The Prevention, Education, and Intervention Program

The Prevention, Education, and Intervention (PEI) Program is designed to provide educational workshops on increasing awareness and substance abuse among youth, educators and parents/guardians, as well as to provide gender-specific intervention services for identified at-risk minority males from the age of 8 to 15 years.

One component of PEI provides a series of up to 18 free educational workshops within the community to increase your knowledge of substance abuse, which cover the following topics:

  1. Risk/protective factors: Parenting practices that can reduce the chances a child will develop a drug or alcohol problem.
  2. Why some people become addicted and others do not: The role of family history and genetics.
  3. Give a brief overview of some of the more commonly used and abused drugs at this age, with a more in-depth look at marijuana. This gives parents and caretakers the information they need to know about marijuana, the risks for teens associated with its use, and skills needed to begin to talk to teens about marijuana and what to say (role play).
  4. Explain the connection between early use of alcohol and illicit substances, the effects on the developing brain, later addiction and dependence, and criminal activity, as well as other long-term effects to a child’s development.
  5. Equip influential adults in a child’s life with the skills to address issues related to substance abuse early and often by growing more comfortable talking to their children and overcoming common communication barriers to talking about drugs and alcohol.

Through these workshops given to parents, caregivers, and educators, the Family Service Bureau hopes to identify with their assistance and input up to 10 African-American males between the ages of 8 and 15 designated to be displaying at-risk behaviors to participate in a 30-day, four week program comprised of two group sessions each week . These eight sessions will cover such topics as:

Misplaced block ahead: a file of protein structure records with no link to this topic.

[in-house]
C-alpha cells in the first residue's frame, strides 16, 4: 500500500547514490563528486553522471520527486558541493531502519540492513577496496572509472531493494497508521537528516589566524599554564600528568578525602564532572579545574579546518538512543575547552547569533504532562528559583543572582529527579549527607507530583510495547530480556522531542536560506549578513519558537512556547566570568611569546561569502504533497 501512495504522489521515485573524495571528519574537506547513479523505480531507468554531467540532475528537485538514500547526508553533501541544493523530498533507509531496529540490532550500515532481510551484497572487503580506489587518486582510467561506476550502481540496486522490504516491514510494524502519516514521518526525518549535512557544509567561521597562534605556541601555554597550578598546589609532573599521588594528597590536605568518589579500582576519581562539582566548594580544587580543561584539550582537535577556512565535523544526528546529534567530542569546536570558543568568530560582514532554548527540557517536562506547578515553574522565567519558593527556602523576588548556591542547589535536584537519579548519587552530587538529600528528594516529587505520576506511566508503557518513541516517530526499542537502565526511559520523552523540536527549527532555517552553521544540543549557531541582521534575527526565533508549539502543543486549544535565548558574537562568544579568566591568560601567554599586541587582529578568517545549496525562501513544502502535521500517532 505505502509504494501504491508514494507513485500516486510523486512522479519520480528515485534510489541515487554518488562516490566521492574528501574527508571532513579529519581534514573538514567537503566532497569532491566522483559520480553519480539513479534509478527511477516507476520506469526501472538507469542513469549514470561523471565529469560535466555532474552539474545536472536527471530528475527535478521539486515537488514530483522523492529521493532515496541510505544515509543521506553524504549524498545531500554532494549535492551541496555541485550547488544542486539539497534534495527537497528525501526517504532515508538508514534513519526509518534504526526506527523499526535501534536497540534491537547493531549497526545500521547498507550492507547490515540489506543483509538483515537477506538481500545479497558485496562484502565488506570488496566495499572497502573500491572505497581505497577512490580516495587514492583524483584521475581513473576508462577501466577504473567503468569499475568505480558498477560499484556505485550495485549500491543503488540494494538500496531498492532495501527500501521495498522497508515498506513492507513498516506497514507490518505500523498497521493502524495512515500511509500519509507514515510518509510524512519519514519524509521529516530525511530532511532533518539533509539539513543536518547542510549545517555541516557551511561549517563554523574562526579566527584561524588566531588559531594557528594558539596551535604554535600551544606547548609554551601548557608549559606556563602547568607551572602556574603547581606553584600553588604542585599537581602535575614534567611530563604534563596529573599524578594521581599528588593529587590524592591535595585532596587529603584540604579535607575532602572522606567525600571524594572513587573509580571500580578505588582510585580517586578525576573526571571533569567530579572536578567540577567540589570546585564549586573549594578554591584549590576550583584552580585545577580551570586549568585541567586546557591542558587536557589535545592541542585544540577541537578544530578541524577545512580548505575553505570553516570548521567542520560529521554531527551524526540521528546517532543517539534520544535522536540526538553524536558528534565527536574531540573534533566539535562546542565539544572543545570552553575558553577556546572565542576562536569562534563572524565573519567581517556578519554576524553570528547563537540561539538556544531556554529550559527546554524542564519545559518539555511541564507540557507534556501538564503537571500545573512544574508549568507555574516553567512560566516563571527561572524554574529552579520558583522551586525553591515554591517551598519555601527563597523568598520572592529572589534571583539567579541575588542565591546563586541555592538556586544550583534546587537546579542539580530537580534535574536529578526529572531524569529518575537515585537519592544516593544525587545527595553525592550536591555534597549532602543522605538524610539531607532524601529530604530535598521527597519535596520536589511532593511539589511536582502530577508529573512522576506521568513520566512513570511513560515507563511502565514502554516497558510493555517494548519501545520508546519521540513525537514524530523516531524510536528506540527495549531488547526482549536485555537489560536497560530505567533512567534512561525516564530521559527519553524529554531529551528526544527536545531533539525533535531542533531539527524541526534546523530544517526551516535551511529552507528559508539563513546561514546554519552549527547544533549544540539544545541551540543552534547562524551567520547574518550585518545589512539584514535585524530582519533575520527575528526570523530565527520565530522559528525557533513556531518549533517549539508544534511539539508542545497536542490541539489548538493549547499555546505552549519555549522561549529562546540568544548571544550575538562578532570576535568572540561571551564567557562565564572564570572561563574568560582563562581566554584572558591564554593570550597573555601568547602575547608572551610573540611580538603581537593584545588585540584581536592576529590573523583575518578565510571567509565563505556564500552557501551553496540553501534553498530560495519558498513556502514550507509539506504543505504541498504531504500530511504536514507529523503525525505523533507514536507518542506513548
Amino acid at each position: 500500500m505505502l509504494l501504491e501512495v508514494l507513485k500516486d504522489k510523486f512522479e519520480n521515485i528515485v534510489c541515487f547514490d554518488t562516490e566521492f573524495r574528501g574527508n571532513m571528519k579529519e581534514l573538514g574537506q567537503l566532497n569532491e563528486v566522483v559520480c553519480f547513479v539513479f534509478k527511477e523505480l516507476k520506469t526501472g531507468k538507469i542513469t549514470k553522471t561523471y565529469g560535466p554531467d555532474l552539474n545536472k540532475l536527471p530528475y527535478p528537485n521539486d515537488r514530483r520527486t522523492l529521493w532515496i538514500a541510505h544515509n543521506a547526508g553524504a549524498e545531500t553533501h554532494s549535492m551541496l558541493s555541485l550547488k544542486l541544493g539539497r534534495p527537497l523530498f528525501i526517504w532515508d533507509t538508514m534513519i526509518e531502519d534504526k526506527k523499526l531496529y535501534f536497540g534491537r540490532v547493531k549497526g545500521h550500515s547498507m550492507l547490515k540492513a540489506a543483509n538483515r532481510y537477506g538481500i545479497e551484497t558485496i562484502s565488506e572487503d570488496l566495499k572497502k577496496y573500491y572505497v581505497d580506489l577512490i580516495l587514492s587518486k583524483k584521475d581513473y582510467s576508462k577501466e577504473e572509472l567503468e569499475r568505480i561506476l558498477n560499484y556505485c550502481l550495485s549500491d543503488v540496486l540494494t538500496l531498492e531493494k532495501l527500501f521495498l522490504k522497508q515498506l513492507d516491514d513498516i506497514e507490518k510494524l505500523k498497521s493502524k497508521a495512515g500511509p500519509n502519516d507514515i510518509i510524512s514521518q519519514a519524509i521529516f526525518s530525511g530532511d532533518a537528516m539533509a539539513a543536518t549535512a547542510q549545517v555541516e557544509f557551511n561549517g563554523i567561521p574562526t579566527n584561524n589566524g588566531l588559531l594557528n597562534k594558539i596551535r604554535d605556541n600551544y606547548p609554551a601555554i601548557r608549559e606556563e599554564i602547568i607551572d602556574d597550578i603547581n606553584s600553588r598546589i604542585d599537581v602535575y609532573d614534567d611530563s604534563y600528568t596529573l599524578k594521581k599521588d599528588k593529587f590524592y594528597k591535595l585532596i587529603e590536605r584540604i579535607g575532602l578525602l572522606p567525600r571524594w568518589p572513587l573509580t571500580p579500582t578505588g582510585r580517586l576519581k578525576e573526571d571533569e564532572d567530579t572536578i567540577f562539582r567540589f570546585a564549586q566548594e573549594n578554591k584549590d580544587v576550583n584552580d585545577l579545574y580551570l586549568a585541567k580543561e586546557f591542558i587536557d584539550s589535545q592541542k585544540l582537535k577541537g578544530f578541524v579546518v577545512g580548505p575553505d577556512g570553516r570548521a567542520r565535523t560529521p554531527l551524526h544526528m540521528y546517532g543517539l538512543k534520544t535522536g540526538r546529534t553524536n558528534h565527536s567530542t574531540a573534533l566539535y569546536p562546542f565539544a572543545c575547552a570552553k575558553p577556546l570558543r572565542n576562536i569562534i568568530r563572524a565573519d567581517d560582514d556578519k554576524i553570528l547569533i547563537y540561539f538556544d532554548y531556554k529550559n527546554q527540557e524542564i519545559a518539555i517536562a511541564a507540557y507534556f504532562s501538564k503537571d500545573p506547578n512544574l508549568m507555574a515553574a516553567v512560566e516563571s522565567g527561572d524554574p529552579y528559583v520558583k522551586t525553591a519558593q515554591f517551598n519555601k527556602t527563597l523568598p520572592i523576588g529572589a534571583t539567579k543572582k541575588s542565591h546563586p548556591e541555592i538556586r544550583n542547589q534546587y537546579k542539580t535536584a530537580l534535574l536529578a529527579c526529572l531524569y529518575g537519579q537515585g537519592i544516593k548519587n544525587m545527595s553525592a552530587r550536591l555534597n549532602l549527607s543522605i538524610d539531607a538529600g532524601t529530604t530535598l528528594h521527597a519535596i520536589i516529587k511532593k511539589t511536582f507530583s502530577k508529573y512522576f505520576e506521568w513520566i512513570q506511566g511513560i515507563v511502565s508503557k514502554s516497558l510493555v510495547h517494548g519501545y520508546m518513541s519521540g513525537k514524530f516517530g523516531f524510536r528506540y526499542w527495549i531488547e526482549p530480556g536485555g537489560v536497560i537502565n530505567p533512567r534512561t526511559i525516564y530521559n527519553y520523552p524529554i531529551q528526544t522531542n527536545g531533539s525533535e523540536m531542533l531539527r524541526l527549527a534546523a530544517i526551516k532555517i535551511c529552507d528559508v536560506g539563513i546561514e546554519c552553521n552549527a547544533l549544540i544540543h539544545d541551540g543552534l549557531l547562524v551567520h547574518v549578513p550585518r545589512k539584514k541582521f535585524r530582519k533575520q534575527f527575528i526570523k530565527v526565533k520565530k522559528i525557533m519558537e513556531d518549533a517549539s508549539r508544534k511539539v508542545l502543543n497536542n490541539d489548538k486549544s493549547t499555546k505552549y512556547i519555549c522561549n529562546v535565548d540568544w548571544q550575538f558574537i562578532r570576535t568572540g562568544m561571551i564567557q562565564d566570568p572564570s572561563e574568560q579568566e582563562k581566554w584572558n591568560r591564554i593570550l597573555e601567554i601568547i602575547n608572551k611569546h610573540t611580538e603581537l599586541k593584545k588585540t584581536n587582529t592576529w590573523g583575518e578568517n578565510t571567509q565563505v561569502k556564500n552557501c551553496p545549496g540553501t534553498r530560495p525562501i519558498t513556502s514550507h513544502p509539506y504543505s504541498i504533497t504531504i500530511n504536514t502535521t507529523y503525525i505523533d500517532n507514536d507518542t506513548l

1. Development of proper social and problem-solving skills: “Win-win” negotiation, how to use the steps of problem solving, effective, fair, and peaceful negotiation skills.
  2. Increased opportunities for pro-social activities with peers.
  3. Limited early access to the use of gateway drugs such as alcohol and nicotine. Help them to identify potential problems and learn how to say “no” and still keep their friends. The “5 C’s.” Refusal skills and how to handle peer pressure.
  4. Learning how to handle stress in healthier ways: Pro-social ways to express feelings.
  5. Recognizing emotional triggers and reprogramming the brain with new responses.
  6. Marijuana: Facts young people need to know (marijuana remains the most abused illegal substance among youth). Effects on your health, brain, and psychological effects.
  7. Having goals and dreams is empowering: Identify strengths and needs.
  8. The goals are to increase decision-making skills, increase the harmful effects of drugs, increase communication levels and skills within the family, decrease stress levels, and increase healthy boundary setting.

The years of 8 to 15 are critical years for brain development and key caretaker and relationship skills can keep our children alcohol and drug free. Through these groups, children will learn their innate worth and grow to believe their dreams and goals can happen. Children’s brains are “wiring” new behaviors into “neuron trees” during ages 10 to 21, so let’s give them healthy coping skills and habits.

For more information, call the Family Service Bureau at 973-412-2056.

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